Violet Sterling has spent the last seven years in exile, longing to return to Burleigh House. One of the six great houses of England, Burleigh’s magic always kept the countryside well. And as a child, this magic kept Violet happy, draping her in flowers while she slept, fashioning secret hiding places for her, and lighting fires on the coldest nights to keep her warm.
Everything shattered, though, when her father committed high treason trying to free Burleigh from the king’s oppressive control. He was killed, and Vi was forced into hiding.
When she’s given a chance to go back, she discovers Burleigh has run wild with grief. Vines and briars are crumbling the walls. Magic that once enriched the surrounding countryside has turned dark and deadly, twisting lush blooms into thorns, poisoning livestock and destroying crops. Burleigh’s very soul is crying out in pain.
Vi would do anything to help, and soon she finds herself walking the same deadly path as her father all those years before. Vi must decide how far she’s willing to go to save her house—before her house destroys everything she’s ever known.
Title : A Treason of Thorns
Author : Laura E Weymouth
Format : ARC
Page Count : 352
Genre : alt-history YA fantasy
Publisher : HarperTeen
Release Date : September 10, 2019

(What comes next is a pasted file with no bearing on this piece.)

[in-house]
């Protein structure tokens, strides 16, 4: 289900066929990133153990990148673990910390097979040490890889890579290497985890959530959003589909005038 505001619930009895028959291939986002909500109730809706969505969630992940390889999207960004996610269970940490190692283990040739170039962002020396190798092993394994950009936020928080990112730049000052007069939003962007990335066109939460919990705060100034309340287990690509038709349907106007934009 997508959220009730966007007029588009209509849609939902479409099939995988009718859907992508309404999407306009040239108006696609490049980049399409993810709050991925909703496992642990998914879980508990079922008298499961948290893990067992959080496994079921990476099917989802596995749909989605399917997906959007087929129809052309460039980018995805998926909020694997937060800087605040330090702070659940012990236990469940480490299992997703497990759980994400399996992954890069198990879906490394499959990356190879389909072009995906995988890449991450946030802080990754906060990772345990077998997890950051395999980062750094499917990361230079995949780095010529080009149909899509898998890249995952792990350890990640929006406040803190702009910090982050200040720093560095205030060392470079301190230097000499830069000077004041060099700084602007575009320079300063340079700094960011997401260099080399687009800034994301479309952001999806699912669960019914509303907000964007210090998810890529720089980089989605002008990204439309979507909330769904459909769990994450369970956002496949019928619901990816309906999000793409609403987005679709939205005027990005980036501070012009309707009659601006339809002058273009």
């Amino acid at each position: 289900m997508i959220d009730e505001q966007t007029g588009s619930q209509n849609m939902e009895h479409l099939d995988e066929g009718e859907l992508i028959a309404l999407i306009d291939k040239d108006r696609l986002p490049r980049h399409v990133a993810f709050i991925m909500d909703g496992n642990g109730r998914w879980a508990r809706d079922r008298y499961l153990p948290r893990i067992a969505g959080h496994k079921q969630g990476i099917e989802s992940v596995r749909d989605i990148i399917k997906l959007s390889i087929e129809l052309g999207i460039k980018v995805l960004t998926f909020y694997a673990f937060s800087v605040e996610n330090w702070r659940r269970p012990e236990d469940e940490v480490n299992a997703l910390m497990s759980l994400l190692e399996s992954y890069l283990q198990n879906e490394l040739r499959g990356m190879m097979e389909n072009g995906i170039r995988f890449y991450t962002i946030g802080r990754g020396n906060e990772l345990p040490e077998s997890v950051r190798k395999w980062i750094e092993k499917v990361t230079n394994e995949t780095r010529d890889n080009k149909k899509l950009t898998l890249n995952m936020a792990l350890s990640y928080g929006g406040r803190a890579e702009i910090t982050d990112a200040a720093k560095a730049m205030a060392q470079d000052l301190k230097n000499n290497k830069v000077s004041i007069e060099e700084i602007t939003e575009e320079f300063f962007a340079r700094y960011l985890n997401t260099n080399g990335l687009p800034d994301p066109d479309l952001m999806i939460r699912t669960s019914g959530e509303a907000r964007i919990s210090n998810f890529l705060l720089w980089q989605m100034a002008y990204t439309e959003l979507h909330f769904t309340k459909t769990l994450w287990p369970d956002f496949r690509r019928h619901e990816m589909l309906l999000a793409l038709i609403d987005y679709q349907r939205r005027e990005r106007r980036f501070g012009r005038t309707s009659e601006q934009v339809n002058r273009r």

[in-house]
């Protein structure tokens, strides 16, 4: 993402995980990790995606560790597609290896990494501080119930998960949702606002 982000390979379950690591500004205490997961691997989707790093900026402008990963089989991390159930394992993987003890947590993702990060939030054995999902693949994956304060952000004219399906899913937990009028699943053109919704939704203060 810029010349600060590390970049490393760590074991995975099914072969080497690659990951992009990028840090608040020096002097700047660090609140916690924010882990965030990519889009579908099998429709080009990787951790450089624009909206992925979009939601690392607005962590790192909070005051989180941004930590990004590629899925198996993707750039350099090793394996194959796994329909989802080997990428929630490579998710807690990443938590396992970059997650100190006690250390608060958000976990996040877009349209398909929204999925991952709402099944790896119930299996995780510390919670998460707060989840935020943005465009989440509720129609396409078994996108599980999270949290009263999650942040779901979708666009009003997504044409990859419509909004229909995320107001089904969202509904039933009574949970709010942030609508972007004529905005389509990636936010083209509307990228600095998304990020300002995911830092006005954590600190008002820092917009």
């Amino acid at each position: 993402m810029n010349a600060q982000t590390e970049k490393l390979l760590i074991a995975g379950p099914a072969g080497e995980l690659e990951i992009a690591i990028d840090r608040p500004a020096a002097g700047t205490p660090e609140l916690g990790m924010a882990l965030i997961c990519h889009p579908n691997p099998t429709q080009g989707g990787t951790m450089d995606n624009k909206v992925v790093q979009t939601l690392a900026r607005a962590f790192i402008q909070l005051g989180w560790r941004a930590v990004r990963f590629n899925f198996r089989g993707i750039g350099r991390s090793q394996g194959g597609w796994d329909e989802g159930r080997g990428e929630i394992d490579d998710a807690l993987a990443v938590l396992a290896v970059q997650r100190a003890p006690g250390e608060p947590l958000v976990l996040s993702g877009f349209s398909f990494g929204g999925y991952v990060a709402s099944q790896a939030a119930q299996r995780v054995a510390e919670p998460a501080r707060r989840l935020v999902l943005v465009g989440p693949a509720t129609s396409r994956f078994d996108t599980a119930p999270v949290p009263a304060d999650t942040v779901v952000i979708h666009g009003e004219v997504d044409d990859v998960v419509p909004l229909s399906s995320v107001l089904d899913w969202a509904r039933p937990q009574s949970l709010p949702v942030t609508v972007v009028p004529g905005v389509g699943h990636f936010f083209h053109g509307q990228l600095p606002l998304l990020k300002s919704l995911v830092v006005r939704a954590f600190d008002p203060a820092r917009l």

Reviewer : Hollis
Rating : ★ .5
Hollis’ 1.5 star review
My issue with A TREASON OF THORNS is that I found the best parts of it to be in the synopsis.
The tightly framed concept sounds fantastic in short form but loses itself in drawn out translation. The characters are underdeveloped, the romance is.. a stretch, and the plot itself feels like it’s just spinning its wheels until it reaches a certain word count. It’s repetitive both in tone and vocabulary and, ultimately, just stuck in one gear.
This is such a fascinating idea, and the author made it complex enough to be believable, but then dropped the ball by explaining very little. It still had the potential to be outstanding, though, and while I did like some the imagery, and the resonance of emotion Violet felt through her connection to the House, again, it just.. didn’t really work. It might make a great movie, though, if you had visuals to focus on and an actress who could pull of the range of emotions that I don’t think felt at all believable, or fully formed, from the MC.
I’ve now had two very perplexing reactions to Weymouth’s first and second novels and I’m realizing that she just might not be for me.
** I received an ARC from the publisher (thank you!) in exchange for an honest review. **